GREEK CHURCH OF THE „ANNUNCIATION”
The Church of the Annunciation, also called the „Greeks’ Church”, was built in the late 18th century, being one of four churches built for Romanians in the Lower Town in this century. One of its founders was the priest Nicolae Rat, the last confessor of Horea and Closca. The term of the „Greeks’ Church” refers to Aromanian merchants’ contribution to its construction. Documents also mention it as an „ununited” church, that is, Orthodox, unlike the Greek-Catholic churches. At the time, the most common terms that identified Orthodoxy or Greco-Catholicism were „ununited”/ „united.” It seems that the reason the church was raised was that the church in Lipoveni, which belonged to the Orthodox Christians up until 1760, was taken over by the Greek Catholics. At the time of its construction, the church was located on the outskirts of the city, in the field, surrounded by the cemetery. As new homes were built and the city had expanded, it has come to have a central position.
The edifice’s plan is a hall church, with a circular apse and a two-entry tower. Unlike the other Romanian churches in the Lower City, the tower hasn’t got the same appearance of massiveness, being in full harmony with the body of the church.
There is an unusual image on one of the deacon’s doors inside, with Archdeacon Stephen presenting the mock-up of the church.
The edifice has benefited from several restoration campaigns, especially throughout the 20th century, which, however, did not bring structural and aesthetical alterations. The current painting also dates back to the mid-twentieth century, but there are certain areas, such as the apse of the altar, still displaying traces of the 19th century painting scenes, made by Simion Silaghi. The rood screen is a grandiose one with typical Baroque elements.
A few precious objects have been preserved out of the 18th century patrimony: three silver votive candles (1786), worship books with first annotations of donners (from the end of the century), and the donation document from the year 1796, the royal icon dated 1793, painted by Simon from Balgrad, other icons from the 18th century and the first part of the 19th century, as well as an impressive silk threaded epitaph from the 19th century.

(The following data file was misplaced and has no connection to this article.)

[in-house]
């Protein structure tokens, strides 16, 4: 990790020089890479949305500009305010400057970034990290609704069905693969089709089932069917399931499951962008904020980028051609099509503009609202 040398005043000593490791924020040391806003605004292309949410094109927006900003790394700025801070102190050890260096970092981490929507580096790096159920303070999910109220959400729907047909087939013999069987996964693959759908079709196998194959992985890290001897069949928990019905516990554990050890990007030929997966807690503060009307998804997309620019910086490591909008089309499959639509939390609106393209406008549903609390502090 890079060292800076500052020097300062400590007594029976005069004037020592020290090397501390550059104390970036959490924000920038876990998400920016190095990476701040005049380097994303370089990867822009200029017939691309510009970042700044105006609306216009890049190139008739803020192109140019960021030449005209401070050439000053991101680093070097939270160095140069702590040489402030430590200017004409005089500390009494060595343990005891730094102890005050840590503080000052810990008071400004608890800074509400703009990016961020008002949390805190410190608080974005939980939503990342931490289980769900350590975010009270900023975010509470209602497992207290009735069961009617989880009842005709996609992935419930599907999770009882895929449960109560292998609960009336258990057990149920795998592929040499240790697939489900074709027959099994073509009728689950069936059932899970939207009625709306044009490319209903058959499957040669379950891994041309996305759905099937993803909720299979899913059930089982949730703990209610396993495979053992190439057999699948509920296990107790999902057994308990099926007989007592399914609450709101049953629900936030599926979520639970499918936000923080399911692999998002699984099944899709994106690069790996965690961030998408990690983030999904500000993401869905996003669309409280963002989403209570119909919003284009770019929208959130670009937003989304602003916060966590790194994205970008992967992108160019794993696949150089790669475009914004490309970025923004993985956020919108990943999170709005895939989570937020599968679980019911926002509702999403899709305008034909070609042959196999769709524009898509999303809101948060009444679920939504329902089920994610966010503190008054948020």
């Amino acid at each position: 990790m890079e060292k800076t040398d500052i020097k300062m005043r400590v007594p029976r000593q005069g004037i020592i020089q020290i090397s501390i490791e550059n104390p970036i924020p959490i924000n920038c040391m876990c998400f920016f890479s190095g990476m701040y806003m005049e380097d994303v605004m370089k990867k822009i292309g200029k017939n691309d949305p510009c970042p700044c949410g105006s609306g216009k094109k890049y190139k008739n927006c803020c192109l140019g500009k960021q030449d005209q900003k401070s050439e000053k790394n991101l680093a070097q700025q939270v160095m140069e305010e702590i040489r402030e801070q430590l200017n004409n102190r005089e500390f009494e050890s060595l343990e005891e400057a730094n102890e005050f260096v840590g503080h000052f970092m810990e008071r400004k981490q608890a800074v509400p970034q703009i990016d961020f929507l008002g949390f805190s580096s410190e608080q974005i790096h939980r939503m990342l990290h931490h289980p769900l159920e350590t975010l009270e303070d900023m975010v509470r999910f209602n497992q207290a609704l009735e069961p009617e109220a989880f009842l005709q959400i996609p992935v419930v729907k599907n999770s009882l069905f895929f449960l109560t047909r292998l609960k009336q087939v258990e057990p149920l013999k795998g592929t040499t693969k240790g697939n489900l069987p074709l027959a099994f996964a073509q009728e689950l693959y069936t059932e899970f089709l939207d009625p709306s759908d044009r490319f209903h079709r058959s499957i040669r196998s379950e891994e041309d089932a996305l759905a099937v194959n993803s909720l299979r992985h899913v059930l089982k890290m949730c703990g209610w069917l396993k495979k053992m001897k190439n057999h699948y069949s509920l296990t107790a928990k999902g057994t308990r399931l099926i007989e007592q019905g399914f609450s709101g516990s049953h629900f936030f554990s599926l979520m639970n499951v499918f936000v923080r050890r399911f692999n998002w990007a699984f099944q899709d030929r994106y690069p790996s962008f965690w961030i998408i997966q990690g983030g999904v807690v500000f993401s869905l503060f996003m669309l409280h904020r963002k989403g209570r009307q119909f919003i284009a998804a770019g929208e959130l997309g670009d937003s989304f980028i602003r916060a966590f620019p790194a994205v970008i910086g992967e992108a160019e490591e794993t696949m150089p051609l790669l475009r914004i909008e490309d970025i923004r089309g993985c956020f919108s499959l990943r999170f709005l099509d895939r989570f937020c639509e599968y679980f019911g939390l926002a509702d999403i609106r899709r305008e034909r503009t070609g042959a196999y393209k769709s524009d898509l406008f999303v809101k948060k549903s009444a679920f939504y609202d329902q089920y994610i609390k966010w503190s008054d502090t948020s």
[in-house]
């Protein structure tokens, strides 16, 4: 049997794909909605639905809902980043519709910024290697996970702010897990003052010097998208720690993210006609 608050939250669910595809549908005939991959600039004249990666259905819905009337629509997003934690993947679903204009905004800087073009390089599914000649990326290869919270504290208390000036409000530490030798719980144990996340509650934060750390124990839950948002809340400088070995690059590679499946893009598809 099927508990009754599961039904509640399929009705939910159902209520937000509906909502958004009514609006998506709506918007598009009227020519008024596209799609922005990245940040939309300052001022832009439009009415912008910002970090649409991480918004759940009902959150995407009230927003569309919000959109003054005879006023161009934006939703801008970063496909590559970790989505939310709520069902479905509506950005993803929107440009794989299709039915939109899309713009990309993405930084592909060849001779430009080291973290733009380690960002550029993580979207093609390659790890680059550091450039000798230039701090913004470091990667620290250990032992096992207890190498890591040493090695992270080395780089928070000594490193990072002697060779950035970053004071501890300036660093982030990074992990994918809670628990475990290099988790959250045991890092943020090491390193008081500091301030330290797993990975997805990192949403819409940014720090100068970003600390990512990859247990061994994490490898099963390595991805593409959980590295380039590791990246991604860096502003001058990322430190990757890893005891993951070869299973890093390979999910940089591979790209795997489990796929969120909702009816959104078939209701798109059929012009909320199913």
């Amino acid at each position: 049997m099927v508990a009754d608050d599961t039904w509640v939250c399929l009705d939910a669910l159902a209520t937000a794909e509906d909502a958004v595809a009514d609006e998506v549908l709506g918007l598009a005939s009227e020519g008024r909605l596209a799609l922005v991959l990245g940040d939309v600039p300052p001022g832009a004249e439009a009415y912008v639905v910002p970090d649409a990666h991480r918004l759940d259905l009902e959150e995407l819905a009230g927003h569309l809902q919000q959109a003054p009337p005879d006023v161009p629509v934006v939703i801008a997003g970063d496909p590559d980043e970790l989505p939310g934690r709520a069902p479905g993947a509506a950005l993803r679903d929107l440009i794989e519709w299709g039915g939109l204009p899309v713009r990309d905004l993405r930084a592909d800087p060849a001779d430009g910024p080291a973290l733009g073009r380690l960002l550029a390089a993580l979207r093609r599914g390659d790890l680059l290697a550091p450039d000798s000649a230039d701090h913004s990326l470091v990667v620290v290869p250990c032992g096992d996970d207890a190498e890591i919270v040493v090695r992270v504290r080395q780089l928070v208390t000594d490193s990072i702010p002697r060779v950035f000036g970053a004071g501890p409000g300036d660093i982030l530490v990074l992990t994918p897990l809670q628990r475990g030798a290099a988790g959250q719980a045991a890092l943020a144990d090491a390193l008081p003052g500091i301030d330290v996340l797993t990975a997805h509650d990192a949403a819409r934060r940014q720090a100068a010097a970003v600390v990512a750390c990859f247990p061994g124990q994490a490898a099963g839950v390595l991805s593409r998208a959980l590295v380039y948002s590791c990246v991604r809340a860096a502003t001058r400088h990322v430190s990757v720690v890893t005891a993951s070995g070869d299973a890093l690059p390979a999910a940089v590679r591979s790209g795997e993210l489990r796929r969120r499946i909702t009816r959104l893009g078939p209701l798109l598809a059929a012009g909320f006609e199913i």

In the church courtyard, there are some funerary monuments, some of which being very old.
Scientific consultant: Tudor Roșu, PhD historian
Translation made by: Ciprian Dobra, PR expert
The Greek Church is one of the four places of worship erected for the Romanians in „Lower Town” in the 18th century. Its name refers to the contribution of Aroman merchants to its construction. Nicolae Rat, the last confessor of Horea and Closca, was among its founders.
Documents also mention the „un-united” church, namely Orthodox, unlike the Greek-Catholic churches. The need to erect the place of worship seems to be related to the taking over of the Orthodox Church from the present Lipoveni district by the Greek-Catholic after 1760.
At the end of the eighteenth century, The Greek Church was built on the outskirts of Alba Iulia, in the field and later became central as new and new homes were built and the city expanded.
The edifice’s plan is a hall church. The tower with its two entrances distinguishes among others from Orthodox Churches in the Lower City. It looks in total harmony with the nave, lacking massiveness.
Inside, one of the altar doors displays an unusual image – Archdeacon Stephen presenting the church mock-up. Its roodscreen is monumental with typical Baroque elements.
The church, dedicated to the „Annunciation”, preserves part of the XVIIIth century patrimony: the act of beneficence in 1799, books with the first writings of the donors, three silver votive candles from 1786, an icon dated in 1793 and an impressive 19th-century epitaph worked in silk thread.